Open letter from Tk’emlúps leaders outlines Prime Minister’s steps to prove his commitment to reconciliation

These include the repatriation of all the remains of former students found on the grounds of Kamloops Residential School, the creation of a permanent memorial at the site, and the construction of a healing and education center.

No one from the Prime Minister’s Office was immediately available to comment on the letter.

The open letter also calls for the control of taxation, rights and resources across the Tk’emlúps territories, the recognition of this control by the courts and the half-masting of the Canadian flag every September 30 “in memory of lost cultures , languages, childhoods and lives taken by residential schools.

Trudeau repeatedly apologized on Monday for not attending events in Kamloops to mark the National Day for Truth and Reconciliation on September 30. He was on vacation in Tofino.

Tk’emlups chief Rosanne Casimir told Trudeau on Monday that to truly honor the September 30 date and families whose children have not returned home, the flags should be half-masted on that day.

The prime minister agreed, saying the flags will always be lowered and that a flag designed by the National Council for Truth and Reconciliation will be hoisted. “There will be an opportunity for all Canadians, non-Indigenous Canadians to reflect on the country in which we live. “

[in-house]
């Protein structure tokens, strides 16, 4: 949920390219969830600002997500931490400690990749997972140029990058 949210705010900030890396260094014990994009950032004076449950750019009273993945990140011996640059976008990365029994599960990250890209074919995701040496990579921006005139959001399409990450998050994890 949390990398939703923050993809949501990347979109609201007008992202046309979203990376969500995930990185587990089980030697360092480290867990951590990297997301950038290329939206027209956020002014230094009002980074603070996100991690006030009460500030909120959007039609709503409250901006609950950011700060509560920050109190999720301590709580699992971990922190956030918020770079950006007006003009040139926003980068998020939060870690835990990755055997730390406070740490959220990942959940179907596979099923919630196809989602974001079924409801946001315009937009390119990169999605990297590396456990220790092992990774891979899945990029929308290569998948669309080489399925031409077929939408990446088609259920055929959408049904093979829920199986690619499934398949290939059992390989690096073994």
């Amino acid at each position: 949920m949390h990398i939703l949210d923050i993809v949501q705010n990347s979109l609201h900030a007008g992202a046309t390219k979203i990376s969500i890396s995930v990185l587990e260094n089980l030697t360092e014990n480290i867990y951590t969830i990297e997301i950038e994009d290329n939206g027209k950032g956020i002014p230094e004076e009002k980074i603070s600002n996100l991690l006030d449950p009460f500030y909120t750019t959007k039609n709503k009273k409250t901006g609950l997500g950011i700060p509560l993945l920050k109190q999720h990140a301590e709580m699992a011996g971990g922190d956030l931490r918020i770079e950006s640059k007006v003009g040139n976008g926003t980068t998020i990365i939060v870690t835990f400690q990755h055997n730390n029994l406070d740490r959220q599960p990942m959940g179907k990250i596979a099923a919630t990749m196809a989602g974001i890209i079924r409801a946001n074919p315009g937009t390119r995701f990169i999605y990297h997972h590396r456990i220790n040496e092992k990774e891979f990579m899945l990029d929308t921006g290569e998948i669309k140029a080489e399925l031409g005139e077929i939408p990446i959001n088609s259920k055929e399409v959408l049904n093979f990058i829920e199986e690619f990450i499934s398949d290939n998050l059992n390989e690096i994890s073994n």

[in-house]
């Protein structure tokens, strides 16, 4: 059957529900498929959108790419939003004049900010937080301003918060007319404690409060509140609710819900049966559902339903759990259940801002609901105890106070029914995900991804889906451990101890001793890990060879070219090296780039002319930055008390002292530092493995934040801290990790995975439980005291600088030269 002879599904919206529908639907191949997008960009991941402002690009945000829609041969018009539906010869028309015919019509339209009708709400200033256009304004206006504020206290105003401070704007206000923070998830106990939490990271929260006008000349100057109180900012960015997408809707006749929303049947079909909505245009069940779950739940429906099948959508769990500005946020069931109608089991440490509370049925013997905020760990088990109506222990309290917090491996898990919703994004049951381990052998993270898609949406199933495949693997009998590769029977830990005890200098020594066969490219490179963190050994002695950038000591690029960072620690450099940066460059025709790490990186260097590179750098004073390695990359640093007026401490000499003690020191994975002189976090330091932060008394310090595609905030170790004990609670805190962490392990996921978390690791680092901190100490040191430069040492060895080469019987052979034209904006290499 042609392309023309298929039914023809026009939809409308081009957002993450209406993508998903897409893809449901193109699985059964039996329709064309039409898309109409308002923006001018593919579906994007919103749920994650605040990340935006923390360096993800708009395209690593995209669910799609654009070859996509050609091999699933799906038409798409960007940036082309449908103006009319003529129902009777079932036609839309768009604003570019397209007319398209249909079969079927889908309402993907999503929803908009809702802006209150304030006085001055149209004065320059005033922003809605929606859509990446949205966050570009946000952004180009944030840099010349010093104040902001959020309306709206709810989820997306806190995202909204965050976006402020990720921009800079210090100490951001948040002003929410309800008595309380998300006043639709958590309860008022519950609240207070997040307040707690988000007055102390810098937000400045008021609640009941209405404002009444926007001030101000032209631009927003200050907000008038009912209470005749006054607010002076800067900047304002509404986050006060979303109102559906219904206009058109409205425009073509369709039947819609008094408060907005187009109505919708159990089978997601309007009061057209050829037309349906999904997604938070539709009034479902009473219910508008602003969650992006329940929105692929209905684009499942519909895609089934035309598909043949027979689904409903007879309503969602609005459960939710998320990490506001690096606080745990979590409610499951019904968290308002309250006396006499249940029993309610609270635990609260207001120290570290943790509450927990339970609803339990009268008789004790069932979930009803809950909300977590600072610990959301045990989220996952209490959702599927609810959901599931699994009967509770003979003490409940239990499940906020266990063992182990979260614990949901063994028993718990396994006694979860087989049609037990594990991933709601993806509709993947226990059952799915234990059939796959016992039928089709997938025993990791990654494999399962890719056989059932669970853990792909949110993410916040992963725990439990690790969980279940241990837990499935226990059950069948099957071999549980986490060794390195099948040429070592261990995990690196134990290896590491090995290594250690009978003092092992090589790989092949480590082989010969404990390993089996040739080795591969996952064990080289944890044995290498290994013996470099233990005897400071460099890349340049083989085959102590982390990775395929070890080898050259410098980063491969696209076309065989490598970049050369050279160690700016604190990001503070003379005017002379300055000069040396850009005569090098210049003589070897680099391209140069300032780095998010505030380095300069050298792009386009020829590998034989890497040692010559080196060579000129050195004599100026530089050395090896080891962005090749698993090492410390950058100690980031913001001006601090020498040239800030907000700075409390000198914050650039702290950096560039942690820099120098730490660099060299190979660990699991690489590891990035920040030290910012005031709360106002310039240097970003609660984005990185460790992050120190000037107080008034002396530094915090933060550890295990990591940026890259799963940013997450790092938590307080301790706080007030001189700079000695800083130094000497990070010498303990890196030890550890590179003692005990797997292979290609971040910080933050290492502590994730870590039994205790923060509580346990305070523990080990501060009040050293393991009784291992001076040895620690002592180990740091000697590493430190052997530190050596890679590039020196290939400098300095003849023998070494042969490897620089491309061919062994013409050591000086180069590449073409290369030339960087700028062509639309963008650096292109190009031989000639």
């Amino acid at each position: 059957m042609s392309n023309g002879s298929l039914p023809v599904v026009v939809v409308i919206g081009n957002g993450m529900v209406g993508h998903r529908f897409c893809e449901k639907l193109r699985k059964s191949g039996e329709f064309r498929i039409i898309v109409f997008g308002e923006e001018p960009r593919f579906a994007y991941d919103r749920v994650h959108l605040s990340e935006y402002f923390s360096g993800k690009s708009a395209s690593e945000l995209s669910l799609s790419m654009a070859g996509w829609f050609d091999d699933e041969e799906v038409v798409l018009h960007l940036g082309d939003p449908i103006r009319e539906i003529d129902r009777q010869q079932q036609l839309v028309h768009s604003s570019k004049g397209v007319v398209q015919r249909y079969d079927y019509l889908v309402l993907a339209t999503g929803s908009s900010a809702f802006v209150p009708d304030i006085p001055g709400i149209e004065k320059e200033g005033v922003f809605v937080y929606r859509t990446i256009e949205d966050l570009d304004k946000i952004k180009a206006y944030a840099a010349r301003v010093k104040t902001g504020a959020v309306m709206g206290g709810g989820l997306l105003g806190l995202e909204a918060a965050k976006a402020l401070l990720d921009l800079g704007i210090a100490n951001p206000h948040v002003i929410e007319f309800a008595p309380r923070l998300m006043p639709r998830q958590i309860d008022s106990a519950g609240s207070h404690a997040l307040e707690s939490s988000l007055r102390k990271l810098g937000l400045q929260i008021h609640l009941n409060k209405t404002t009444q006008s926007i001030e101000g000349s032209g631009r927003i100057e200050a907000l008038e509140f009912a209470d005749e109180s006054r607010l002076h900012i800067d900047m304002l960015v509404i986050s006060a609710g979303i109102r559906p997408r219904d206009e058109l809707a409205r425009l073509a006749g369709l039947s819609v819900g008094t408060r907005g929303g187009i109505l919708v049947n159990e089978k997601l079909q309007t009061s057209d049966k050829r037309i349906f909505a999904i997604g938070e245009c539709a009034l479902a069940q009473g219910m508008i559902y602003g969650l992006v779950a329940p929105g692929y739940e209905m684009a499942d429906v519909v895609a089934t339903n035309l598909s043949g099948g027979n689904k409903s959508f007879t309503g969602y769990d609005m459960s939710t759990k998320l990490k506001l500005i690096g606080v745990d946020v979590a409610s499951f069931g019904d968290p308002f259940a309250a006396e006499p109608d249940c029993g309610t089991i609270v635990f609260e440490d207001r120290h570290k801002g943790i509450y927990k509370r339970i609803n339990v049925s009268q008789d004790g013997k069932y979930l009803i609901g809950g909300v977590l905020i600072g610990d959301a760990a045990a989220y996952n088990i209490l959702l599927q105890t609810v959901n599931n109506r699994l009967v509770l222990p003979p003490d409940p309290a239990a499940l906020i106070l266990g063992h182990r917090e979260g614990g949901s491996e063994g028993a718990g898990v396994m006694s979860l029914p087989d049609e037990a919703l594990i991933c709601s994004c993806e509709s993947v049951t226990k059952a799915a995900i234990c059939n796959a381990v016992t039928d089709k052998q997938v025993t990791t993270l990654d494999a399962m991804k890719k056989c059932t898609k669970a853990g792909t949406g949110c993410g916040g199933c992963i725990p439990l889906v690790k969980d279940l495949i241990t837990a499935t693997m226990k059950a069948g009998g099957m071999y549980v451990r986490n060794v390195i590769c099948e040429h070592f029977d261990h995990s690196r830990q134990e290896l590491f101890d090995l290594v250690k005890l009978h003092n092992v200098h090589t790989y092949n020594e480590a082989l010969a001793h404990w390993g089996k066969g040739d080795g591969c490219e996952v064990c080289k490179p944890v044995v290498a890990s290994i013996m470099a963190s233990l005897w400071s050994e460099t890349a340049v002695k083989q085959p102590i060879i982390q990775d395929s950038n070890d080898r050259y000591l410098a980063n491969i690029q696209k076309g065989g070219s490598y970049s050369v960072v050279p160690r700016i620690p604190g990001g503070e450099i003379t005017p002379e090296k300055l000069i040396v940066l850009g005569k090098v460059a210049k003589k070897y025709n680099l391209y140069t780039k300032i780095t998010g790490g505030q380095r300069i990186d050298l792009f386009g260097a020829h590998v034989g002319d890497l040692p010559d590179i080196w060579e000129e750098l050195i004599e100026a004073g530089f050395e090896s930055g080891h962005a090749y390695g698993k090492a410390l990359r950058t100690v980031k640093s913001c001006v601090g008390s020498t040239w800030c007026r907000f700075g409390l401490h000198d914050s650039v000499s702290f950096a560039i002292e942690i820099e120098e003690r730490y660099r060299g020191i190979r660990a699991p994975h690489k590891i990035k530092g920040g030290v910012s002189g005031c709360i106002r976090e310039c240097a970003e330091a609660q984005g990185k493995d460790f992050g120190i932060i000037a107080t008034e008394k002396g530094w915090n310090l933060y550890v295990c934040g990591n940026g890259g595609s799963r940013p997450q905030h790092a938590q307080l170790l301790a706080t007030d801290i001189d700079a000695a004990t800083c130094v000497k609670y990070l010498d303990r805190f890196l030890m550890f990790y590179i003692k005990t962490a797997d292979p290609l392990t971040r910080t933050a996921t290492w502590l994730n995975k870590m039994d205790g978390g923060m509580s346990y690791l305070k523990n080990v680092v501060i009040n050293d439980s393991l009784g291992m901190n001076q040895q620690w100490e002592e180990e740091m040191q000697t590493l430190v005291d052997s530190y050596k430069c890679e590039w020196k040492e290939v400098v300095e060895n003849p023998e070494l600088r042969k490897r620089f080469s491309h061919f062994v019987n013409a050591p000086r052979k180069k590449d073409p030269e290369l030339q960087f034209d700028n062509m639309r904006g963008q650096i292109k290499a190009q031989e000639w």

A similar petition demanding rights and title was presented by the ancestors of the Tk’emlups to Prime Minister Wilfrid Laurier in 1910, the letter says.

This petition was not only rejected, “but the federal government supported the genocide of our people by creating residential schools, took away our voting rights, prevented our legal challenges to title to our land, reduced the size of our reserves and has officially withdrawn our fiscal powers to ensure our sustainability, ”he said.

The letter says Canada will never achieve reconciliation “through words, apologies and simple signals of virtue,” and adds that hard work awaits us, highlighting a closing sentence in the 111-year-old petition. to Laurier which, according to them, remains true today.

“As long as what we see as justice is denied to us, discontent and unrest will exist among us and we will continue to strive for improvement.”

This report by The Canadian Press was first published on October 19, 2021.

The Canadian Press

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